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Look up at the night sky – Are there immensely huge things that are just a bit too faint for the human eye to see? You betcha! Check out this amazing composite photo. This shows the actual apparent size of deep space objects, in our night sky, if they were brighter.
Here are the same object labeled
The images are in scale with one another, including the Moon, but not to the Milky Way background.
1. The Moon.
2. Andromeda Galaxy.
3. Triangulum Galaxy.
4. Orion Nebula.
5. Lagoon Nebula.
6. Pinwheel Galaxy.
7. Sculptor Galaxy.
8. Supernova remnant 1006.
9. Veil Nebula.
10. Helix Nebula.
11. Sombrero Galaxy.
12. Crab Nebula.
13. Comet Hale-Bopp (c. 1997)
16. International Space Station.
“Astronomy is the study of the Universe and the changes that take place in and around all objects moving through space. It’s more than just Earth and our Solar System. The study of astronomy covers every planet, object, and bit of energy flowing through the universe.
So where did the word cosmos come from? It’s actually a Greek word that describes an orderly and interconnected universe. Astronomy is the study of that universe and as you learn more, you will discover how each part is connected to the others. “
Also on this website
“Interestingly, according to modern astronomers, space is finite. This is a very comforting thought– particularly for people who can never remember where they have left things.”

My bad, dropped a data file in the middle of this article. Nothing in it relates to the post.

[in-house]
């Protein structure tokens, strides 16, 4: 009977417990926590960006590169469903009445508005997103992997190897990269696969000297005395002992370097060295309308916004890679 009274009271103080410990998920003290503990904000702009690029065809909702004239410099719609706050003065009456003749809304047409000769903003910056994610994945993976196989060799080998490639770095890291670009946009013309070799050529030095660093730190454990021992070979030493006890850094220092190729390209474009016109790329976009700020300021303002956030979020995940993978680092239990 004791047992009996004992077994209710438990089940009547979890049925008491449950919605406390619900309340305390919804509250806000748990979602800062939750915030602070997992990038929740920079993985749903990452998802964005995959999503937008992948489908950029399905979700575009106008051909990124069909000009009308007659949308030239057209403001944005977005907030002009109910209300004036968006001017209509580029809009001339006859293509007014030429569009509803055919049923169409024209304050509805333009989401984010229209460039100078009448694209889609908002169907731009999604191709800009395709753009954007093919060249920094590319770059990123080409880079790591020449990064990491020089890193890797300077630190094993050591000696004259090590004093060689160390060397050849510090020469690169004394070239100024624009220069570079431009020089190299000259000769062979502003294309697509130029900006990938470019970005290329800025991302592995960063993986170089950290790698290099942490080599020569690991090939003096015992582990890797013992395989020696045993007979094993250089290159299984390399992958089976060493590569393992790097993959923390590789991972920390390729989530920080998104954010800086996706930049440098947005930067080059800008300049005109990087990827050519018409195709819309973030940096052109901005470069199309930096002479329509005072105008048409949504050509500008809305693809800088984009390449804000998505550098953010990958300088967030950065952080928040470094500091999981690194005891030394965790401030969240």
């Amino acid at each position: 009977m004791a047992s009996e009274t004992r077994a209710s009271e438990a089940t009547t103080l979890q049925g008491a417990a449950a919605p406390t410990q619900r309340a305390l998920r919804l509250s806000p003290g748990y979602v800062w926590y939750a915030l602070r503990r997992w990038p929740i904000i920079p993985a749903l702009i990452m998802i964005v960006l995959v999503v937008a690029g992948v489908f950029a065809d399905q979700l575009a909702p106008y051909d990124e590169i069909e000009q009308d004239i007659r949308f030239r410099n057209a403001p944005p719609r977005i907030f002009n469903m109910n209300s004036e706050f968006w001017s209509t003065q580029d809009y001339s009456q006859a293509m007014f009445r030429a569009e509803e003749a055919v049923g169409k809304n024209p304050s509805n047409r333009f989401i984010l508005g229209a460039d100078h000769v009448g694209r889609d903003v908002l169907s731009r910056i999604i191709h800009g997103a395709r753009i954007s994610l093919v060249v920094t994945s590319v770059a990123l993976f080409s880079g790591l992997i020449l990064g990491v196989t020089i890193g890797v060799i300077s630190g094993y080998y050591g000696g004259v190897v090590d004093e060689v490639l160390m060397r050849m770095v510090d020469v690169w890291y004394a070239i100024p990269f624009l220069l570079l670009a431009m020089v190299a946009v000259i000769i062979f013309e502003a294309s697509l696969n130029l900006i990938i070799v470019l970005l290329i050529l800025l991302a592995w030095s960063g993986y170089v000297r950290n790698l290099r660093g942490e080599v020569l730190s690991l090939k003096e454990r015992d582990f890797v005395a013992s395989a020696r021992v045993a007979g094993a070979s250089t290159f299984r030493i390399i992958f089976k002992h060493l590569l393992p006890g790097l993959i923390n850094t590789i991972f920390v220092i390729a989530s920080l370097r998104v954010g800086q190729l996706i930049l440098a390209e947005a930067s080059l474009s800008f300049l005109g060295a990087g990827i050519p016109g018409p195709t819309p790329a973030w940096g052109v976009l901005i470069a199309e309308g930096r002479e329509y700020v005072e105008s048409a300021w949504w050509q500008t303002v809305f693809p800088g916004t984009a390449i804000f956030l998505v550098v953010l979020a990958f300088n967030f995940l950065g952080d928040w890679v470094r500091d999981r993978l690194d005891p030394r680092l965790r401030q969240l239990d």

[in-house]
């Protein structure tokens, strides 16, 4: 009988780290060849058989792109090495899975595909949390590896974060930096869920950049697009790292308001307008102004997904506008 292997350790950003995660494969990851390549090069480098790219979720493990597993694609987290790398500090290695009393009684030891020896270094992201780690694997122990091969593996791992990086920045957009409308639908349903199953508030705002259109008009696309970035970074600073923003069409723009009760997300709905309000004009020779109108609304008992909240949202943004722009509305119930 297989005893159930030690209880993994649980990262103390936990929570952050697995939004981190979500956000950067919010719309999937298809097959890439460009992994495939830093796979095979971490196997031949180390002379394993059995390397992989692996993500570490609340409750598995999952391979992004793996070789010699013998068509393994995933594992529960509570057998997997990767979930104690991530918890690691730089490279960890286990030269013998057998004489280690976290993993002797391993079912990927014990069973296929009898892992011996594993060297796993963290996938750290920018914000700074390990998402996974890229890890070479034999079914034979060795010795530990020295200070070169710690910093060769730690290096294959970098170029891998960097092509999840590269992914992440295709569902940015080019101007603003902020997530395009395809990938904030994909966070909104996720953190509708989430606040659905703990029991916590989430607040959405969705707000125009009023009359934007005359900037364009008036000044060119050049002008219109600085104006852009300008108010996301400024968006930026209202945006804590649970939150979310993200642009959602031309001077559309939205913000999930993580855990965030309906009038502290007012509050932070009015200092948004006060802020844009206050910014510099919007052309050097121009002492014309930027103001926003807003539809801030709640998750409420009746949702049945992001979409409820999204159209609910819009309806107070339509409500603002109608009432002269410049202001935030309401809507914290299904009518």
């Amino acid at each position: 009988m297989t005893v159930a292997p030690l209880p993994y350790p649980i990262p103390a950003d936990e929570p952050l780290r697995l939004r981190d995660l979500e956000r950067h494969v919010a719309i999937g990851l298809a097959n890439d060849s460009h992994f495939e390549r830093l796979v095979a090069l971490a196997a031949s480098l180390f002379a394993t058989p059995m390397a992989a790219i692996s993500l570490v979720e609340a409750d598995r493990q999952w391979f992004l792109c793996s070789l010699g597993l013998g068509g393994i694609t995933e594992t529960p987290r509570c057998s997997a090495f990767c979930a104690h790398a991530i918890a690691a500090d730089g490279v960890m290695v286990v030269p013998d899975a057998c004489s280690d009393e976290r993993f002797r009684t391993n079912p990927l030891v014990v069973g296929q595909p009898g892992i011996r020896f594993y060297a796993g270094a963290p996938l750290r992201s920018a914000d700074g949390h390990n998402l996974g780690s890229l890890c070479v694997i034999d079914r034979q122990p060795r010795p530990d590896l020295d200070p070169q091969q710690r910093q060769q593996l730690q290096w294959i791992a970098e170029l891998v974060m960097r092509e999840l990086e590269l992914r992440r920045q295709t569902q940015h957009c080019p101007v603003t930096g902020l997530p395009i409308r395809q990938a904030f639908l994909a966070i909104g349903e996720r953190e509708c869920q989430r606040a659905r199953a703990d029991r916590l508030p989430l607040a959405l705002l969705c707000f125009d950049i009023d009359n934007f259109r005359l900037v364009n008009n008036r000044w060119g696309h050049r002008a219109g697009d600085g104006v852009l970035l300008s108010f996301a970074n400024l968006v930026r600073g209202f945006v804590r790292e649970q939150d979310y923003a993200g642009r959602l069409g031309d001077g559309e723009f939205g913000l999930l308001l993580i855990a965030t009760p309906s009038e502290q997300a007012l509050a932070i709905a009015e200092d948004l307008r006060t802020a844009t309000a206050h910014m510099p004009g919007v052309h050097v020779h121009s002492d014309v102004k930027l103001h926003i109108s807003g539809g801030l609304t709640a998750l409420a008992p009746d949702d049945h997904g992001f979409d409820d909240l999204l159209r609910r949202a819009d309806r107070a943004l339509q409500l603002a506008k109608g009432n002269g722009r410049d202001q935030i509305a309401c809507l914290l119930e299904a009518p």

– Woody Allen
Why should humanity eventually colonize the stars?
“Ask ten different scientists about the environment, population control, genetics and you’ll get ten different answers, but there’s one thing every scientist on the planet agrees on. Whether it happens in a hundred years or a thousand years or a million years, eventually our Sun will grow cold and go out. When that happens, it won’t just take us. It’ll take Marilyn Monroe and Lao-Tzu, Einstein, Morobuto, Buddy Holly, Aristophanes .. and all of this .. all of this was for nothing unless we go to the stars.”
– Writer J. Michael Straczynski, from a character’s speech (Commander Sinclair) in Babylon 5, season 1, “Infection”
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